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State v. Jimenez

Court of Appeals of Idaho

October 2, 2015

STATE OF IDAHO, Plaintiff-Respondent,
v.
JUAN ROBERTO JIMENEZ, Defendant-Appellant

2015 Opinion No. 62

Page 542

Appeal from the District Court of the Fifth Judicial District, State of Idaho, Twin Falls County. Hon. Randy J. Stoker, District Judge.

Judgment of conviction and sentences for aggravated battery with a firearm and unlawful possession of a firearm, with a persistent violator enhancement, affirmed.

Sara B. Thomas, State Appellate Public Defender; Jason C. Pintler, Deputy Appellate Public Defender, Boise, for appellant.

Hon. Lawrence G. Wasden, Attorney General; Nicole L. Schafer, Deputy Attorney General, Boise, for respondent.

GUTIERREZ, Judge. Chief Judge MELANSON and Judge GRATTON CONCUR.

OPINION

Page 543

GUTIERREZ, Judge

Juan Roberto Jimenez appeals from his judgment of conviction after he was found guilty of aggravated battery with a firearm and unlawful possession of a firearm, as well as being a persistent violator. For the reasons set forth below, we affirm.

I.

FACTUAL AND PROCEDURAL BACKGROUND

Jimenez and his brother, Jorge Alvarado, had a tense relationship. On February 9, 2013, the two engaged in several heated telephone conversations, concluding with Alvarado telling Jimenez he was coming over to Jimenez's house. In response to this perceived threat, Jimenez secured a gun from a friend. When Alvarado arrived, he got out of his car in front of Jimenez's house. The details of the events following Alvarado's arrival are disputed. During trial, Jimenez testified that he discharged warning shots into the ground in response to Alvarado's threats and advances and that Alvarado was armed and pointing a gun at his head. In

Page 544

contrast, Alvarado testified that he was unarmed, having left his gun in his car, and that Jimenez shot him twice initially and then another three or four times after Alvarado tripped over a curb and fell to the ground. Alvarado sustained two bullet wounds in each leg and one bullet wound in his lower back.

Jimenez was charged with aggravated battery enhanced with the use of a firearm in its commission, Idaho Code § § 18-903, 18-908, 19-2520, and with unlawful possession of a firearm with a persistent violator sentence enhancement, I.C. § § 18-3316, 19-2514. Jimenez requested a self-defense instruction during the jury instruction conference. The court gave the pattern jury instructions for self-defense, Idaho Criminal Jury Instructions 1517, 1518, and 1519. Jimenez did not object to those instructions. Each of them referenced a " reasonable person" standard. During closing arguments, the prosecutor suggested that the jurors themselves were the " community 'reasonable person.'" The jury found Jimenez guilty of aggravated battery with a weapons enhancement, unlawful possession of a firearm, and being a persistent violator of the law.

Prior to sentencing, Jimenez filed a motion for a new trial, citing to newly discovered evidence. He supported his motion with affidavits from two witnesses who swore to having conversations with Alvarado after the encounter at issue. The witnesses averred that Alvarado made statements regarding his stashing of the gun after being shot and his intent to harm Jimenez during the encounter. The district court denied this motion, finding that the newly discovered evidence would not probably produce an acquittal.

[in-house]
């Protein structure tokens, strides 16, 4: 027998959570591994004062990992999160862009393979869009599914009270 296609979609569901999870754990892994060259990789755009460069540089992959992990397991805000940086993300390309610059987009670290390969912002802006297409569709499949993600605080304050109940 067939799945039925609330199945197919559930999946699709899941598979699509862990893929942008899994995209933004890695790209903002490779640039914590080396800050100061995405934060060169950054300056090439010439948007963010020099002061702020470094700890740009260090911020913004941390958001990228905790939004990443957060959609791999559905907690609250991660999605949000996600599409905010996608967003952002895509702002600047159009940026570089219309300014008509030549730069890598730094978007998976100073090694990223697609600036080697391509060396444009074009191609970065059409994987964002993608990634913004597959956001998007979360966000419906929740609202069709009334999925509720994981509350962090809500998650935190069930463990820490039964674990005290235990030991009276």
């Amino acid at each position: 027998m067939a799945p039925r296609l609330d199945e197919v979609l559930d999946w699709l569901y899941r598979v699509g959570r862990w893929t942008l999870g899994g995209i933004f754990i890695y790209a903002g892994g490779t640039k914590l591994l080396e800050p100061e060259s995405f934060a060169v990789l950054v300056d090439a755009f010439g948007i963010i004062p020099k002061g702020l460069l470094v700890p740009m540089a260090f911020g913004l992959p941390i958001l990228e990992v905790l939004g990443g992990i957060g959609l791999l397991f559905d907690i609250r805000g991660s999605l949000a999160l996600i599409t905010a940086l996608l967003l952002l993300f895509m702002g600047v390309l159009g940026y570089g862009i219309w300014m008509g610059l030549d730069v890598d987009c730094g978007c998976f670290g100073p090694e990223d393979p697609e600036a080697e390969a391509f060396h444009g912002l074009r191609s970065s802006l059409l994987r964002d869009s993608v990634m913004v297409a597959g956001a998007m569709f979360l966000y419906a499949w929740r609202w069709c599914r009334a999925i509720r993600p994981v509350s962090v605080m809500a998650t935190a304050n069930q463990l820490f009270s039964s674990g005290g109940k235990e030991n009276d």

The district court sentenced Jimenez to a unified sentence of twenty-eight years with eight years determinate on the aggravated battery conviction and a concurrent sentence of five years determinate for the unlawful possession of a firearm conviction. Jimenez appeals.

II.

ANALYSIS

Jimenez raises four issues on appeal. First, Jimenez contends that the district court committed fundamental error by providing an erroneous self-defense jury instruction. Second, he contends that the prosecutor committed misconduct during closing arguments by mischaracterizing the " reasonable person" standard and that this misconduct constituted fundamental error. Third, Jimenez argues that the district court abused its discretion in denying his motion for a new trial. Finally, Jimenez asserts that the district court abused its sentencing discretion. We address each issue in turn.

A. Jury Instructions

Jimenez argues the trial court committed fundamental error by providing an erroneous jury instruction relating to his self-defense claim. Whether the jury has been properly instructed is a question of law over which we exercise free review. State v. Severson, 147 Idaho 694, 710, 215 P.3d 414, 430 (2009). When reviewing jury instructions, we ask whether the instructions as a whole, and not individually, fairly and accurately reflect applicable law. State v. Bowman, 124 Idaho 936, 942, 866 P.2d 193, 199 (Ct.App. 1993). Here, Jimenez requested the court give the jury a self-defense instruction and did not object to the pertinent jury instruction at trial.

Generally, issues not raised below may not be considered for the first time on appeal. State v. Fodge, 121 Idaho 192, 195, 824 P.2d 123, 126 (1992). However, when a defendant fails to object to a jury instruction before the trial court, we will still review the jury instruction for fundamental error. State v. Adamcik, 152 Idaho 445, 472, 272 P.3d 417, 444 (2012). To prove fundamental error, a defendant must persuade the court that the alleged error: (1) violated one or more of the defendant's unwaived constitutional rights; (2) is clear or obvious without the need for reference to any additional information not contained in the appellate record; and (3) affected the outcome of the trial proceedings. State v. Perry, 150 Idaho 209, 226, 245 P.3d 961, 978 (2010).

The instruction Jimenez takes issue with is the standard Idaho Criminal Jury Instruction 1517. This ...


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